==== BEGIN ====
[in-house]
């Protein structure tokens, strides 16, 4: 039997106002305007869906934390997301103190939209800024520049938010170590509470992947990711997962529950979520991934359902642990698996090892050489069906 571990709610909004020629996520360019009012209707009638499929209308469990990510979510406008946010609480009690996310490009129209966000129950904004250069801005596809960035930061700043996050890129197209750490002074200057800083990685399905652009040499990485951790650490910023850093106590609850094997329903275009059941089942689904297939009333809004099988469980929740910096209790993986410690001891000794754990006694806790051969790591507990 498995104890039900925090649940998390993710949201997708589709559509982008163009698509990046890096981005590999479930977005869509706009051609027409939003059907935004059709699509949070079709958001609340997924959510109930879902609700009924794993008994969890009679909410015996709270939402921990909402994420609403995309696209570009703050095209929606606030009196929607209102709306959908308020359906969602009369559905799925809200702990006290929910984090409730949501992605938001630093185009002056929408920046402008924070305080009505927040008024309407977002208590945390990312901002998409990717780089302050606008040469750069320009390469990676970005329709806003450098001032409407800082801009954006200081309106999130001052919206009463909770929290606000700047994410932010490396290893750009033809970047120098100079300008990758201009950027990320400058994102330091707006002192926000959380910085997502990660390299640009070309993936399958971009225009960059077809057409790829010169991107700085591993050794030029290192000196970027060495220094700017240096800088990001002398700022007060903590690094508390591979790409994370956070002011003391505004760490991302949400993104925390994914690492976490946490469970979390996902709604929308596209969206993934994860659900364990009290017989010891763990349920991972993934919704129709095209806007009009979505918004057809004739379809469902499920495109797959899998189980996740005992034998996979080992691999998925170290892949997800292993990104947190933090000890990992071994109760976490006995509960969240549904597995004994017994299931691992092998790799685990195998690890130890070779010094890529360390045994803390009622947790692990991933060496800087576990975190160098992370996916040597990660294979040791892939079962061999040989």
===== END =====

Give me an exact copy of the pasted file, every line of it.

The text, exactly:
[in-house]
């Protein structure tokens, strides 16, 4: 039997106002305007869906934390997301103190939209800024520049938010170590509470992947990711997962529950979520991934359902642990698996090892050489069906 571990709610909004020629996520360019009012209707009638499929209308469990990510979510406008946010609480009690996310490009129209966000129950904004250069801005596809960035930061700043996050890129197209750490002074200057800083990685399905652009040499990485951790650490910023850093106590609850094997329903275009059941089942689904297939009333809004099988469980929740910096209790993986410690001891000794754990006694806790051969790591507990 498995104890039900925090649940998390993710949201997708589709559509982008163009698509990046890096981005590999479930977005869509706009051609027409939003059907935004059709699509949070079709958001609340997924959510109930879902609700009924794993008994969890009679909410015996709270939402921990909402994420609403995309696209570009703050095209929606606030009196929607209102709306959908308020359906969602009369559905799925809200702990006290929910984090409730949501992605938001630093185009002056929408920046402008924070305080009505927040008024309407977002208590945390990312901002998409990717780089302050606008040469750069320009390469990676970005329709806003450098001032409407800082801009954006200081309106999130001052919206009463909770929290606000700047994410932010490396290893750009033809970047120098100079300008990758201009950027990320400058994102330091707006002192926000959380910085997502990660390299640009070309993936399958971009225009960059077809057409790829010169991107700085591993050794030029290192000196970027060495220094700017240096800088990001002398700022007060903590690094508390591979790409994370956070002011003391505004760490991302949400993104925390994914690492976490946490469970979390996902709604929308596209969206993934994860659900364990009290017989010891763990349920991972993934919704129709095209806007009009979505918004057809004739379809469902499920495109797959899998189980996740005992034998996979080992691999998925170290892949997800292993990104947190933090000890990992071994109760976490006995509960969240549904597995004994017994299931691992092998790799685990195998690890130890070779010094890529360390045994803390009622947790692990991933060496800087576990975190160098992370996916040597990660294979040791892939079962061999040989």